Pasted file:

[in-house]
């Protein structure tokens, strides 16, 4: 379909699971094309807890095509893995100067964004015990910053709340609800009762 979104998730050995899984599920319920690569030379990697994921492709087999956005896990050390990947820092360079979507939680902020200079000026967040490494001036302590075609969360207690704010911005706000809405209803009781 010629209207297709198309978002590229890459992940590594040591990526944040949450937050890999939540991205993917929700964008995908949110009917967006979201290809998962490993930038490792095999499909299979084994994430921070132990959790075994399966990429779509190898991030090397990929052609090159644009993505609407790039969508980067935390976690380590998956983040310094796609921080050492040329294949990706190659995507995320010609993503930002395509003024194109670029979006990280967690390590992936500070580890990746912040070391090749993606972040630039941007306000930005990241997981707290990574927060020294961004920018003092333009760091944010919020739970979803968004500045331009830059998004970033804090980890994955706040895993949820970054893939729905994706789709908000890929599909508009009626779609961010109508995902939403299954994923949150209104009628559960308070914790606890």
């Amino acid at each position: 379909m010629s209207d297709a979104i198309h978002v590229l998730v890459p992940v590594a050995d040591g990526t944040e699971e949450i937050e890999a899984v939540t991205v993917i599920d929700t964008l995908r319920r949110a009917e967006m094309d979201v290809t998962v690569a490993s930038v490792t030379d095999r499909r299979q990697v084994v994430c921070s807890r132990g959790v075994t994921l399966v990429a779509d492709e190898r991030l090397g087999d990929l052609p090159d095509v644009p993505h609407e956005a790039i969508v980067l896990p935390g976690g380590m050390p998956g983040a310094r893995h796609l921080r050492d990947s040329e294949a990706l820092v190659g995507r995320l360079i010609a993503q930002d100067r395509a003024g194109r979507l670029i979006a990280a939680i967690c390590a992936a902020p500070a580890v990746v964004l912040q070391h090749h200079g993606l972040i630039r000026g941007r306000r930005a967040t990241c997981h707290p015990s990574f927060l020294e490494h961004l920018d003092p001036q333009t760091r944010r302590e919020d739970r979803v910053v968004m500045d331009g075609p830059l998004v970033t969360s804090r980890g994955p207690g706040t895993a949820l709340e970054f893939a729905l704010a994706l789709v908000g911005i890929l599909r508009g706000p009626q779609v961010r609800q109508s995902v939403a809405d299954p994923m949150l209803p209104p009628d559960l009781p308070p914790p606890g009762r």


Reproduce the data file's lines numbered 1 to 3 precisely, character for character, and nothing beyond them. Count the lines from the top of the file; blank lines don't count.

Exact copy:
[in-house]
């Protein structure tokens, strides 16, 4: 379909699971094309807890095509893995100067964004015990910053709340609800009762 979104998730050995899984599920319920690569030379990697994921492709087999956005896990050390990947820092360079979507939680902020200079000026967040490494001036302590075609969360207690704010911005706000809405209803009781 010629209207297709198309978002590229890459992940590594040591990526944040949450937050890999939540991205993917929700964008995908949110009917967006979201290809998962490993930038490792095999499909299979084994994430921070132990959790075994399966990429779509190898991030090397990929052609090159644009993505609407790039969508980067935390976690380590998956983040310094796609921080050492040329294949990706190659995507995320010609993503930002395509003024194109670029979006990280967690390590992936500070580890990746912040070391090749993606972040630039941007306000930005990241997981707290990574927060020294961004920018003092333009760091944010919020739970979803968004500045331009830059998004970033804090980890994955706040895993949820970054893939729905994706789709908000890929599909508009009626779609961010109508995902939403299954994923949150209104009628559960308070914790606890």
């Amino acid at each position: 379909m010629s209207d297709a979104i198309h978002v590229l998730v890459p992940v590594a050995d040591g990526t944040e699971e949450i937050e890999a899984v939540t991205v993917i599920d929700t964008l995908r319920r949110a009917e967006m094309d979201v290809t998962v690569a490993s930038v490792t030379d095999r499909r299979q990697v084994v994430c921070s807890r132990g959790v075994t994921l399966v990429a779509d492709e190898r991030l090397g087999d990929l052609p090159d095509v644009p993505h609407e956005a790039i969508v980067l896990p935390g976690g380590m050390p998956g983040a310094r893995h796609l921080r050492d990947s040329e294949a990706l820092v190659g995507r995320l360079i010609a993503q930002d100067r395509a003024g194109r979507l670029i979006a990280a939680i967690c390590a992936a902020p500070a580890v990746v964004l912040q070391h090749h200079g993606l972040i630039r000026g941007r306000r930005a967040t990241c997981h707290p015990s990574f927060l020294e490494h961004l920018d003092p001036q333009t760091r944010r302590e919020d739970r979803v910053v968004m500045d331009g075609p830059l998004v970033t969360s804090r980890g994955p207690g706040t895993a949820l709340e970054f893939a729905l704010a994706l789709v908000g911005i890929l599909r508009g706000p009626q779609v961010r609800q109508s995902v939403a809405d299954p994923m949150l209803p209104p009628d559960l009781p308070p914790p606890g009762r």